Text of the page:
ABOUT THE BUILDING Originally built as a center of commerce, Faneuil Hall became a center of revolutionary politics in Colonial America. Nicknamed the "Cradle of Liberty" the building's second floor meeting hall was the site of protest against the Sugar Act, the Stamp Act, the Townshend Act, and the Redcoat occupation. ABOUT THE HISTORICAL PHOTOGRAPHS "Faneuil Hall once was practically buried among a dense throng of neighboring buildings. Now it stands free in open space. Which is better? We like the old version. All that clutter and density are also warm, human, and friendly. In the 1920 photo, we're looking down a street that no longer exists -- Elm Street. It's the kind of street that the word "urbanity" seems to have been invented for. The buildings cluster sociably close to one another. They don't stand aloof behind wide streets or big plazas. At ground level, doors and windows, many showcasing food, lure the passerby: Pillsbury's Best, McKinnon Lunch, Coffees, Teas. In the lower left portion of the picture is what appears to be a lunch cart, about to open its windows and raise its awnings. Only two buildings survive from the old view. Faneuil Hall is the building in the center with the domed cupola. The Custom House Tower of 1915 rises behind it. Everything else we see was cleared in the vast, federally funded Government Center Urban Renewal project, which began in 1962. Wrecking crews demolished a wide area, including everything in the foreground of the old photo. Twenty-two streets reduced to six. The goal was to make wider streets for cars, bigger blocks for skyscrapers, and open space for pedestrians. Some planners argue that the more street intersections a city has, the livelier it will be. Between 1880 and 1950, the central square mile of Boston lost 245 intersections, falling from 618 to 373. (Venice, the most beautiful city in the Western world, has 1,725 in its square mile -- and that's not counting the canals.) The new photo shows Faneuil Hall today. The building is little altered; it's pretty much the same market and meeting hall it was in 1806, the year it was enlarged by architect Charles Bulfinch. But everything around it has changed. Today Faneuil looks less like a congenial piece of the city, and more like a solo star on an empty stage. Notice that the streetlight in today's photo looks more old-fashioned than the streetlight in the old photo. That's a clue to the nostalgic fakery that infects many cities today, as they invent a past more elegant that the actual one was." -Robert Campbell and Peter Vanderwarker, "CITYSCAPES - Lone Star," Boston Globe, 24 July 2005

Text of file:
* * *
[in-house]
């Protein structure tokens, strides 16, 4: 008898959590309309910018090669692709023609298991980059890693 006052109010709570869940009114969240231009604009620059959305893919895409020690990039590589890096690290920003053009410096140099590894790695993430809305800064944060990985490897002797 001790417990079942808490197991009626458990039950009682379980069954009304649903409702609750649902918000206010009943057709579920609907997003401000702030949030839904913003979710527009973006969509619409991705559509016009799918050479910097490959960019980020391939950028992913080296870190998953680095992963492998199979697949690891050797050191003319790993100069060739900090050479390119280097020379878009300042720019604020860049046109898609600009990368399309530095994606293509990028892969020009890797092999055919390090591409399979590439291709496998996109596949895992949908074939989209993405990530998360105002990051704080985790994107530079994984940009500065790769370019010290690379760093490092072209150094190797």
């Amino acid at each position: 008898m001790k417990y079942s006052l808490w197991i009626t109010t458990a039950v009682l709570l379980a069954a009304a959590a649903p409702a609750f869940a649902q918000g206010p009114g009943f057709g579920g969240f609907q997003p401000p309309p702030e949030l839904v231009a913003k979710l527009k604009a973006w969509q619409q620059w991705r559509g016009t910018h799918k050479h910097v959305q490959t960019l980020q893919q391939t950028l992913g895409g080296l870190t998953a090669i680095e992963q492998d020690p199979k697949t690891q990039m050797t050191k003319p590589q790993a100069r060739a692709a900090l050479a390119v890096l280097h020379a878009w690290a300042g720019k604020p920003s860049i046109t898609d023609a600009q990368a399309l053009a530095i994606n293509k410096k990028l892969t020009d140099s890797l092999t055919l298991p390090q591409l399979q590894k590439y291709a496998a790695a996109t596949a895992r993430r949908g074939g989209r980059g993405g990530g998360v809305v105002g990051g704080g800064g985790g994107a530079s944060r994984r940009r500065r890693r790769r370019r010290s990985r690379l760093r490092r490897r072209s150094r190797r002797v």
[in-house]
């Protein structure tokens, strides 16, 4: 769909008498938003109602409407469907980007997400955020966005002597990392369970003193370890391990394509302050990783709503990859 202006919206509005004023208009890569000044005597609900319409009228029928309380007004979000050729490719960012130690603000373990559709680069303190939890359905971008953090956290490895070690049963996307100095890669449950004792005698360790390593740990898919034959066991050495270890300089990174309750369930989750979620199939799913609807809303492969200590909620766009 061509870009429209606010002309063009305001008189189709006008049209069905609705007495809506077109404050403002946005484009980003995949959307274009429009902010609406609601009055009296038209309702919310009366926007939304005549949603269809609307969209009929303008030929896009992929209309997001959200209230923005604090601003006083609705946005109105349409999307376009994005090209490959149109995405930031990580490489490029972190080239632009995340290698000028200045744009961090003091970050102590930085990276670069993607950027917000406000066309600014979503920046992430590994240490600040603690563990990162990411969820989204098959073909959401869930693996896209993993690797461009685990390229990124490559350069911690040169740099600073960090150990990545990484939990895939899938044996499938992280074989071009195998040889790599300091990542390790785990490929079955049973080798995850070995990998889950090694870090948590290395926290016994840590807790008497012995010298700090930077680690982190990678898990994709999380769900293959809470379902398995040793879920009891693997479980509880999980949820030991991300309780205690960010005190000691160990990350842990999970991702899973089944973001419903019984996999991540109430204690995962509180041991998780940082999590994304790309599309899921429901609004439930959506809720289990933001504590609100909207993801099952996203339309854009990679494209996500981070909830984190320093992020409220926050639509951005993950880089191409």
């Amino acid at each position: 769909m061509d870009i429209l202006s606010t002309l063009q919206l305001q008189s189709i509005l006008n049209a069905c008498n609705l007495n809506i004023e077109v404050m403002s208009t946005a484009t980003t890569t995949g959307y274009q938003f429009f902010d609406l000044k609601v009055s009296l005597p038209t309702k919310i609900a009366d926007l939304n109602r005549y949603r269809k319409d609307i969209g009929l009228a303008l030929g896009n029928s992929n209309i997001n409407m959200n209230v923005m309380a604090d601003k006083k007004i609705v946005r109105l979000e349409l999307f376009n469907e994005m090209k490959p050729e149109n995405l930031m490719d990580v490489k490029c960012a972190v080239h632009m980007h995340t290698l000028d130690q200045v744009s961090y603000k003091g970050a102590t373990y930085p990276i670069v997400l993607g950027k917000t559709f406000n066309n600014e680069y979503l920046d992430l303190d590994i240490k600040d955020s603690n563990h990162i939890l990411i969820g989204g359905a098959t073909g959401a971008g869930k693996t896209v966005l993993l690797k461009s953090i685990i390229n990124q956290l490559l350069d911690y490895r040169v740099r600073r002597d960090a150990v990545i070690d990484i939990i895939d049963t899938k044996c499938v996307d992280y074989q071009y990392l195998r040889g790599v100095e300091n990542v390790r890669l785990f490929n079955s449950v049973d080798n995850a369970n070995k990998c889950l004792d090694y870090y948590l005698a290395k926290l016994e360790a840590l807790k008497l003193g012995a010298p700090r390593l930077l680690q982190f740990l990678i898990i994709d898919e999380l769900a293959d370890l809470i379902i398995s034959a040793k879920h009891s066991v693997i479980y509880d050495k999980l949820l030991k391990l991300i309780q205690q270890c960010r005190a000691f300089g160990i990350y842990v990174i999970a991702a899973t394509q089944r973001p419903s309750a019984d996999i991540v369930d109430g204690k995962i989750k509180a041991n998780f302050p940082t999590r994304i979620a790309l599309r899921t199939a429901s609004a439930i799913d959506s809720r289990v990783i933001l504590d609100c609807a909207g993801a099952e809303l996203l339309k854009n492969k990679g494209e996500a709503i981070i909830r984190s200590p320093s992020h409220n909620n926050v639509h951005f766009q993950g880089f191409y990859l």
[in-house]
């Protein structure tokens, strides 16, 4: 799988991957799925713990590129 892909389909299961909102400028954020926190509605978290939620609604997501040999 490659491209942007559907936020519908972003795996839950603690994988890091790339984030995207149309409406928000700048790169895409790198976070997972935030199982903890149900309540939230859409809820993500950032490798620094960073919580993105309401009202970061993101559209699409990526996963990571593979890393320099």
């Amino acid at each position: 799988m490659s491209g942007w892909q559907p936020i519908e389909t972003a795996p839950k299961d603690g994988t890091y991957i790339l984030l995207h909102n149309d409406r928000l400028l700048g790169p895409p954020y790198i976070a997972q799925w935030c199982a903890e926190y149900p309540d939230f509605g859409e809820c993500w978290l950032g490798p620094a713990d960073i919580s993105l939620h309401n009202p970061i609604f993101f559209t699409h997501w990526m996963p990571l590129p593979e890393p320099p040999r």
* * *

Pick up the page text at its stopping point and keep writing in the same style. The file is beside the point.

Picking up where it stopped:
Constructed, 1742
Renovation, 1763
Renovation, 1805